AMNESTY International is calling for investigations into potential human rights abuses and illegal activity relating to the Monywa copper mining operation. The human rights advocate claims large-scale forced evictions and serious pollution linked to the operation have destroyed livelihoods and exposed thousands to health risks.

Monywa complex comprises the Sabetaung and Kyisintaung, or S&K, and the Letpadaung copper mines and is jointly owned by China’s Wanbao Mining and the military-backed Union of Myanmar Economic Holdings. The former Canadian miner Ivanhoe Mines and Myanmar government-owned Mining Enterprise No 1 were original partners in the project from 1996 until March 2007, when Ivanhoe divested its 50% stake into the third-party Monywa Trust. In 2010, Wanbao parent China North Industries Corp and Union of Myanmar Economic Holdings entered into an agreement over the Monywa project.

Amnesty alleges that thousands of people in the 1990s were evicted to make way for mining investment. It claims thousands more have been evicted since 2011 to make way for the Letpadaung mine that is under construction but continually delayed due to protests.

Most of the sulphuric acid needed for the S&K mine is supplied by a factory operated by Union of Myanmar Economic Holdings and located about 200 metres from Kankone village. Villagers told Amnesty they suffer respiratory, skin and eye problems that they believe are caused by the factory. They also described damage to crops.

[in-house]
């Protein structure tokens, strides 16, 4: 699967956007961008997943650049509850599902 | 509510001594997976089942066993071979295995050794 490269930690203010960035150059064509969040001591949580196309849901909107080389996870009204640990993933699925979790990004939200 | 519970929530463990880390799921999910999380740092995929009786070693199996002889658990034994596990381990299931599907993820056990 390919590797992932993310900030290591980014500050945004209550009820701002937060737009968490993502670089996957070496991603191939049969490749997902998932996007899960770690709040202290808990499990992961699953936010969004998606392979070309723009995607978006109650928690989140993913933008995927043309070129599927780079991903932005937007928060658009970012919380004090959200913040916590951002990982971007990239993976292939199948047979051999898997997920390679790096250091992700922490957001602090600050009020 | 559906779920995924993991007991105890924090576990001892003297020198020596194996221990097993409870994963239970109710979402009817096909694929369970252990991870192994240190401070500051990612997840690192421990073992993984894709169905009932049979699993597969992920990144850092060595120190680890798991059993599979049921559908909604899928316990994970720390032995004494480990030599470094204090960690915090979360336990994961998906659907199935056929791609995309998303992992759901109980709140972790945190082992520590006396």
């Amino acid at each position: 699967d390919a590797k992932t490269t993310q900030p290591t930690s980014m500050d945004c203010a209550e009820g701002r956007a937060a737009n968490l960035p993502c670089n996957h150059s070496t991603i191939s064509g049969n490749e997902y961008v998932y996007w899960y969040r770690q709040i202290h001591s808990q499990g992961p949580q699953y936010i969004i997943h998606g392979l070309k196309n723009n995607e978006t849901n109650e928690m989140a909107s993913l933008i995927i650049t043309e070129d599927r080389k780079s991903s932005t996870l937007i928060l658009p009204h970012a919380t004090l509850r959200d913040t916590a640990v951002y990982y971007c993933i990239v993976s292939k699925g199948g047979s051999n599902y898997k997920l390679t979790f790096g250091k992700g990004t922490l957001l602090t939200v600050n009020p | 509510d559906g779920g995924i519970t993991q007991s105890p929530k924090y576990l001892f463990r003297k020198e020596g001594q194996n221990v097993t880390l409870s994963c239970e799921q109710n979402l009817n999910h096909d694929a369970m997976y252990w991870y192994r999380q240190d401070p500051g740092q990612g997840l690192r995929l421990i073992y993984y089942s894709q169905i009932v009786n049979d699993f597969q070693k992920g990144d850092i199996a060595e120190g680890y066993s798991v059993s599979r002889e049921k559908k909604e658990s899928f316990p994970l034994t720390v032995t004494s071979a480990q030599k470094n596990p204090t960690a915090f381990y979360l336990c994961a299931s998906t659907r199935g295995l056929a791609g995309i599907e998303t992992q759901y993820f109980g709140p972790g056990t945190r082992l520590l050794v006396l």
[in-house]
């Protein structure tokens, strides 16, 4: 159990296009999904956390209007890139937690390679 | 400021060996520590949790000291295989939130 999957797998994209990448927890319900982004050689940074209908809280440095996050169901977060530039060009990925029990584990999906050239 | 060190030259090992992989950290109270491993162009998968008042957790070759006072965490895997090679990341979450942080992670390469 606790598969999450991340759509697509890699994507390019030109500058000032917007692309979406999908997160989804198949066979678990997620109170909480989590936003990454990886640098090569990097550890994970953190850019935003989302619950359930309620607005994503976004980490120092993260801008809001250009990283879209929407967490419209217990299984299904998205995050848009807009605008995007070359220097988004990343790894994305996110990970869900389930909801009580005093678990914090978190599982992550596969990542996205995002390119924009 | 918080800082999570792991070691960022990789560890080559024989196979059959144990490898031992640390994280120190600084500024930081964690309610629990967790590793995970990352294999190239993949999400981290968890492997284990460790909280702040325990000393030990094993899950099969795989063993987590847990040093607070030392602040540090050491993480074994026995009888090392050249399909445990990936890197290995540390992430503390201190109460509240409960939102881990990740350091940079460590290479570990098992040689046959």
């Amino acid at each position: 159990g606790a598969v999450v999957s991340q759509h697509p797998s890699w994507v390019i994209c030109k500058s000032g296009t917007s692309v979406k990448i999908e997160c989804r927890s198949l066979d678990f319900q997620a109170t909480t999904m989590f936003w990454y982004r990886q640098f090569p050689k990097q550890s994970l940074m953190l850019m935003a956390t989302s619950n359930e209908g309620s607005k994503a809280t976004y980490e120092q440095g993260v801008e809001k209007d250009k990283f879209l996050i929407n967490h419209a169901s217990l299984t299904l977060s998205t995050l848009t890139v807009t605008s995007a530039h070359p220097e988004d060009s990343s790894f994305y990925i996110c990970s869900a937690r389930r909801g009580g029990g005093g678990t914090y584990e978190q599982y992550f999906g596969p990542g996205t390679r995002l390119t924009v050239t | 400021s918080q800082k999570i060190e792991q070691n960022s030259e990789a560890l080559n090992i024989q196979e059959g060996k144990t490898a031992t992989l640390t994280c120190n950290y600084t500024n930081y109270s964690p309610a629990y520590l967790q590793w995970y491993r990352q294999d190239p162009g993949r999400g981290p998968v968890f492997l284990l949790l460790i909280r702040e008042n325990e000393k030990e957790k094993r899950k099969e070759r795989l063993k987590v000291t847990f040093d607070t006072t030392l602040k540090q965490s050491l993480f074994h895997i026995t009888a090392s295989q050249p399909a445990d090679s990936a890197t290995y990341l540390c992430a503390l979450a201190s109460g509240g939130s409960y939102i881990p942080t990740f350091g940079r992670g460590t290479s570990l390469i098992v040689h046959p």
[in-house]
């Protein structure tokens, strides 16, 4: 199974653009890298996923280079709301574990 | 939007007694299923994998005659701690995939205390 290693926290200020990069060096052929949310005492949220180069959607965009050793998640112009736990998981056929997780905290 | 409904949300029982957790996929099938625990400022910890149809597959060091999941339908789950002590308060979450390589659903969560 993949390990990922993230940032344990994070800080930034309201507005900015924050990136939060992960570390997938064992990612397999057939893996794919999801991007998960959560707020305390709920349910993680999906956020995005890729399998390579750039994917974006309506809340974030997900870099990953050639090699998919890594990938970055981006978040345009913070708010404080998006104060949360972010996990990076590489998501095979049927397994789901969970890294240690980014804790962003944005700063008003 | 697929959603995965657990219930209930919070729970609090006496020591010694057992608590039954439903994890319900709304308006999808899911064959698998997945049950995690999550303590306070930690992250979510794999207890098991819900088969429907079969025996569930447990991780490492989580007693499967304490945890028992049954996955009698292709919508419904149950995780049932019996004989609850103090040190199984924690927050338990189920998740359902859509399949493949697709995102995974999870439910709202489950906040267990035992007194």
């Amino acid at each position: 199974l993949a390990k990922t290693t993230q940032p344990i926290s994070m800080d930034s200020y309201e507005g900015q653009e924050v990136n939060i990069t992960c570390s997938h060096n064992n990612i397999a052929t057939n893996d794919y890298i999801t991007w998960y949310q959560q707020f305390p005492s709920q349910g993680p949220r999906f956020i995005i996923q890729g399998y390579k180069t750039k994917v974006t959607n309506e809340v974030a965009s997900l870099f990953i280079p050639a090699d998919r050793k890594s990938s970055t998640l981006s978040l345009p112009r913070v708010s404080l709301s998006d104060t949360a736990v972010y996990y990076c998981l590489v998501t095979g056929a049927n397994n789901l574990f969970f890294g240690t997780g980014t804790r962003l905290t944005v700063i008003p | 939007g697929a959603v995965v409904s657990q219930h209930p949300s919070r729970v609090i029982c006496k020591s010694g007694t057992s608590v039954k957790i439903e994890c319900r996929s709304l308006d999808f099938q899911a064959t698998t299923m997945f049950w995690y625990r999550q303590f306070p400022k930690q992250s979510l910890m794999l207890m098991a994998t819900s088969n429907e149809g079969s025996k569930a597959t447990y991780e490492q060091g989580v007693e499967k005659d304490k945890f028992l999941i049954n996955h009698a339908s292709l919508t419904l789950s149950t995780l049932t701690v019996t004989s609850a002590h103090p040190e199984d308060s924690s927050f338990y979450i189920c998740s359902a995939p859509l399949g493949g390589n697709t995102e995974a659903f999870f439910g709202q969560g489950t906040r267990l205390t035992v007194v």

Amnesty says Union of Myanmar Economic Holdings set up the factory in 2007 without approval and operated it without permits until July 2013, when the Ministry of Industry gave permission for continued operation.

The Letpadaung mine and associated factory are the focus of a parliamentary commission and the government has established an implementation committee to address recommendations put forward by the commission.

In a letter to Amnesty, Ivanhoe Mines’ founder Robert Friedland ‘set the record straight’ by emphasizing that Ivanhoe was never involved in the development or mining of Letpadaung deposit during the time that the company was a partner in the project. He also stated that Ivanhoe was never secretive about its ownership of the project and disputed Amnesty’s claim that the Monywa Trust was created solely as a means to obfuscate the ownership of the assets.

“The company retained no interest in the Myanmar assets nor had any interest in any other assets in Myanmar. The company had no right to oversee or otherwise involve itself in the trustee’s efforts to dispose of the Myanmar assets,” he said.

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